President Obama, in a commentary piece in the Wall Street Journal, has laid out what is described as “Our new national action plan includes $3 billion to kick-start an overhaul of federal computer systems.” It has been characterized as not only an important initiative but one that is long overdue.
As the President explains:
“More than any other nation, America is defined by the spirit of innovation, and our dominance in the digital world gives us a competitive advantage in the global economy. However, our advantage is threatened by foreign governments, criminals and lone actors who are targeting our computer networks, stealing trade secrets from American companies and violating the privacy of the American people.”
He goes on to cite a few of the well know data breaches in the last few months, and the fact that surveys have found that nine out of 10 Americans say they feel like they’ve lost control of their personal information. In fact, it is actually surprising that it isn’t 100 percent, at least of those who engage in e-commerce transactions.
Following the reasons why cyberthreats pose such a clear present and future danger to national security as well as national economic vitality, the president highlights a few of the steps that have already been taken to shore up our cyber defenses, including the signing of legislation in December that is aimed at better sharing of information between government and industry.
The president also notes that those with malicious intent are getting more sophisticated and their attacks more pernicious, and that the U.S. needs to invest more in protecting our personal and corporate information.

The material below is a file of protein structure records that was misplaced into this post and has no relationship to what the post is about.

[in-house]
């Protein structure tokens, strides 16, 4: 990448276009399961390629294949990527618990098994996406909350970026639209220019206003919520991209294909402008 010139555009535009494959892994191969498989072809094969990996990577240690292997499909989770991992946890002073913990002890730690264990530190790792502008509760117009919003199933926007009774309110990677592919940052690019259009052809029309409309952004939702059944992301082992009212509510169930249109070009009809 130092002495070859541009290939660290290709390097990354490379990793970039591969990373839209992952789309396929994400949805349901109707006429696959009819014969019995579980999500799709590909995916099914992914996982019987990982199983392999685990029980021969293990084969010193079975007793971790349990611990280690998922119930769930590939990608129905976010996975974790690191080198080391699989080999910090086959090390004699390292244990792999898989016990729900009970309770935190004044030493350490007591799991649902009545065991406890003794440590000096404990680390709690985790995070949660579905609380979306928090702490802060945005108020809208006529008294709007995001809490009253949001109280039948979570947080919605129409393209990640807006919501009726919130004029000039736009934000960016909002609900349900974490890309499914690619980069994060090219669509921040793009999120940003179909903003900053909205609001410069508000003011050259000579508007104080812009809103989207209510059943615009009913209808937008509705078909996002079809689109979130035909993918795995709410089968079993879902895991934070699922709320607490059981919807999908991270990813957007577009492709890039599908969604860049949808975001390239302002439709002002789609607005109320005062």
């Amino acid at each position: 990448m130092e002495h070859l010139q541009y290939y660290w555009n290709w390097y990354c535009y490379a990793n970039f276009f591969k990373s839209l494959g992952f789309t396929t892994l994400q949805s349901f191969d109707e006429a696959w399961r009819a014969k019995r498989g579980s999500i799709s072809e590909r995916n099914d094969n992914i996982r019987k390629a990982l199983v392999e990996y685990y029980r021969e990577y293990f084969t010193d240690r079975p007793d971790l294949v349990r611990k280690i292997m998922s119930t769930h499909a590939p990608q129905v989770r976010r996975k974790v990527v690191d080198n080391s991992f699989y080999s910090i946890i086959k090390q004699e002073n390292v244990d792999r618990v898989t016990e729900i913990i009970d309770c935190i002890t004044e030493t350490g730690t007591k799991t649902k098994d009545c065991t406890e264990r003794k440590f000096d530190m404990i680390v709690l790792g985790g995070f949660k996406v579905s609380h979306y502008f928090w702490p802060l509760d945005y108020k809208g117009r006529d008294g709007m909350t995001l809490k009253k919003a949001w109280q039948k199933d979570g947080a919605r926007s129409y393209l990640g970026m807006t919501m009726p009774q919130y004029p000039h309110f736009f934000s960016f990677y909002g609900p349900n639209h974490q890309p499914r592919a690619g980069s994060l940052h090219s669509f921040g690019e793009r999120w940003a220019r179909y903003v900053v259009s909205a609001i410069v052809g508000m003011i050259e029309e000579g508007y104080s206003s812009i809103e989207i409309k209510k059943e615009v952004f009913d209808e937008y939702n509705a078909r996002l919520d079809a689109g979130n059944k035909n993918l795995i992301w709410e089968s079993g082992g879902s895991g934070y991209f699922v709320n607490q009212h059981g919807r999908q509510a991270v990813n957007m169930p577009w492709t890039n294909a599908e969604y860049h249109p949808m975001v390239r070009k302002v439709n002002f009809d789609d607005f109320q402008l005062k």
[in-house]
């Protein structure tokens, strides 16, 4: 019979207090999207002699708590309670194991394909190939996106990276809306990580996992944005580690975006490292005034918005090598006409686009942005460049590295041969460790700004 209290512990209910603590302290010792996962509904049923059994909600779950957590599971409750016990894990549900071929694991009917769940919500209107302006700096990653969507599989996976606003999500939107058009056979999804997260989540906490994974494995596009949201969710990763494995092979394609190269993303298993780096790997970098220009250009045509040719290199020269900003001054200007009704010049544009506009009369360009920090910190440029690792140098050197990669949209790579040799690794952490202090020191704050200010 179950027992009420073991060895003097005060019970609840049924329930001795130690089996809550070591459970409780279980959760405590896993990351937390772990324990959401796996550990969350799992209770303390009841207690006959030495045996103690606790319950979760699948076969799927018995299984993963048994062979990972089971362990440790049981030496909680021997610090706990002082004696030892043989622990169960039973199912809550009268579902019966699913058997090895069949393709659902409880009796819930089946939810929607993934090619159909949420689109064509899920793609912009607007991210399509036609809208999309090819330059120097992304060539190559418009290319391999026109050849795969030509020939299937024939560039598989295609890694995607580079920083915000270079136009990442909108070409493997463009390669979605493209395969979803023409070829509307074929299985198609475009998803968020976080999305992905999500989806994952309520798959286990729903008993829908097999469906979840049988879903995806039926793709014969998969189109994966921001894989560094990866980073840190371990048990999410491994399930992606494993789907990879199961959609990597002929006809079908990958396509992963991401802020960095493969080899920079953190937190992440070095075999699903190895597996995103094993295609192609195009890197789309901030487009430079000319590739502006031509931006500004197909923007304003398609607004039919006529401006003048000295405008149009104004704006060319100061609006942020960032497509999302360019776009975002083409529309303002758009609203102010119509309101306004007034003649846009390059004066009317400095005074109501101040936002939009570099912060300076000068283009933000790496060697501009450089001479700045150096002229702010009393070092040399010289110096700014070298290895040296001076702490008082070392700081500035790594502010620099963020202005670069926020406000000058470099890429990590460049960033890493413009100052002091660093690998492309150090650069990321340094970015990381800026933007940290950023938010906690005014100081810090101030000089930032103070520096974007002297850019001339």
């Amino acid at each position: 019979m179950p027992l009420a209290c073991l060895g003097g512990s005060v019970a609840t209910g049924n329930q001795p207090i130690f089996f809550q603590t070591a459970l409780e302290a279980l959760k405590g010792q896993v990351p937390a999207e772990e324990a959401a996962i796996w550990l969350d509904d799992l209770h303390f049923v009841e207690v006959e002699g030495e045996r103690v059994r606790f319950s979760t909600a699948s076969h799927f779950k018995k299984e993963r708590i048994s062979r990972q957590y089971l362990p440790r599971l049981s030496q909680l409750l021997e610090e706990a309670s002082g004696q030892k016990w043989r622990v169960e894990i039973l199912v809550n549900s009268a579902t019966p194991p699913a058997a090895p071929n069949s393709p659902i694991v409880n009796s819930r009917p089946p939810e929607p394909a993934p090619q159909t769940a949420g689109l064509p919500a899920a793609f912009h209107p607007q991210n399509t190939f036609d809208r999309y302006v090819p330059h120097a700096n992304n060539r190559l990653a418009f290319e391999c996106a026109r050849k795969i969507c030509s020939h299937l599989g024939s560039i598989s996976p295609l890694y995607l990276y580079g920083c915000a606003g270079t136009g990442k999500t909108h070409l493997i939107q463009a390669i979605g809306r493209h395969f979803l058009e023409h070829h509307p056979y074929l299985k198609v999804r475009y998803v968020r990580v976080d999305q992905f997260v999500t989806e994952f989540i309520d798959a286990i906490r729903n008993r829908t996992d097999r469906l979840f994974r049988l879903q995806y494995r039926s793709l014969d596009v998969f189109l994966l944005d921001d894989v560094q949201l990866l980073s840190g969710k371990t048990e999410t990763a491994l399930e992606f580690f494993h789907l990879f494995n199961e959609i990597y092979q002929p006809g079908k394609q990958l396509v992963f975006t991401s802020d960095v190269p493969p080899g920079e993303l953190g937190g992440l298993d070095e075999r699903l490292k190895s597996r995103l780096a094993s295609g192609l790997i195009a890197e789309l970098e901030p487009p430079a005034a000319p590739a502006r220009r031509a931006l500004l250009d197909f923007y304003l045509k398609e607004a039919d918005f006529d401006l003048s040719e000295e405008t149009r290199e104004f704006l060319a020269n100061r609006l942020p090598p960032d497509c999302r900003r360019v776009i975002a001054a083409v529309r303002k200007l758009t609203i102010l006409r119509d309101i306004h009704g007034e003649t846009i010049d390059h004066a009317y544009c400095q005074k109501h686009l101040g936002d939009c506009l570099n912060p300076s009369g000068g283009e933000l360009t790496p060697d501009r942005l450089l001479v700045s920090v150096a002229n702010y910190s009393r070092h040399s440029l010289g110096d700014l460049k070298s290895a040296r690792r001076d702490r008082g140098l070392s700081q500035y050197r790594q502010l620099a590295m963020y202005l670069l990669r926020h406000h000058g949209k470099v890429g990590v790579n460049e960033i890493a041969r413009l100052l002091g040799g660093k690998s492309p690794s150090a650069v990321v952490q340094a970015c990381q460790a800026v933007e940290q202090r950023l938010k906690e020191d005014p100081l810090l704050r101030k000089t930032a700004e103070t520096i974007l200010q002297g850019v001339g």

As a result, he announced a new Cybersecurity National Action Plan. “Backed by my proposal to increase federal cybersecurity funding by more than a third, to over $19 billion, this plan will address both short-term and long-term threats, with the goal of providing every American a basic level of online security.”
The specifics are as follows:
Those are the broad strokes. For those interested in more granularity, the White House has also released an FAQ called The President’s National Cybersecurity Plan: What You Need to Know.
As you might expect, my inbox has been flooded with comments from cybersecurity experts on the announcement. Two that I thought are worth sharing follow.
Jon Oberheide, CTO of Duo Security noted: "We're encouraged to see that the Federal Government is taking a proactive approach to security. Within this initiative is the use of two-factor authentication, which is a basic step to significantly improving the overall security hygiene and protecting against data breaches. We'd like to encourage that organizations of all sizes, across all industries consider adding basic security measures to protect their corporate data and two-factor is a great first step."
After a government official acknowledged that just “throwing money at the problem” will not work, and that “You’ve got to do business differently,” Oberheide responded that: "The acknowledgement that 'just throwing money at the problem will not work' is right on. We've seen a huge increase in spending in the area of cybersecurity and yet the breaches continue. It's about finding security solutions that are manageable and that your employees will use. Otherwise, without adoption by employees and contractors, these security measures don't have a chance of being effective against a breach. We're pleased to see that the government is rethinking the idea of cybersecurity and improving their overall security hygiene."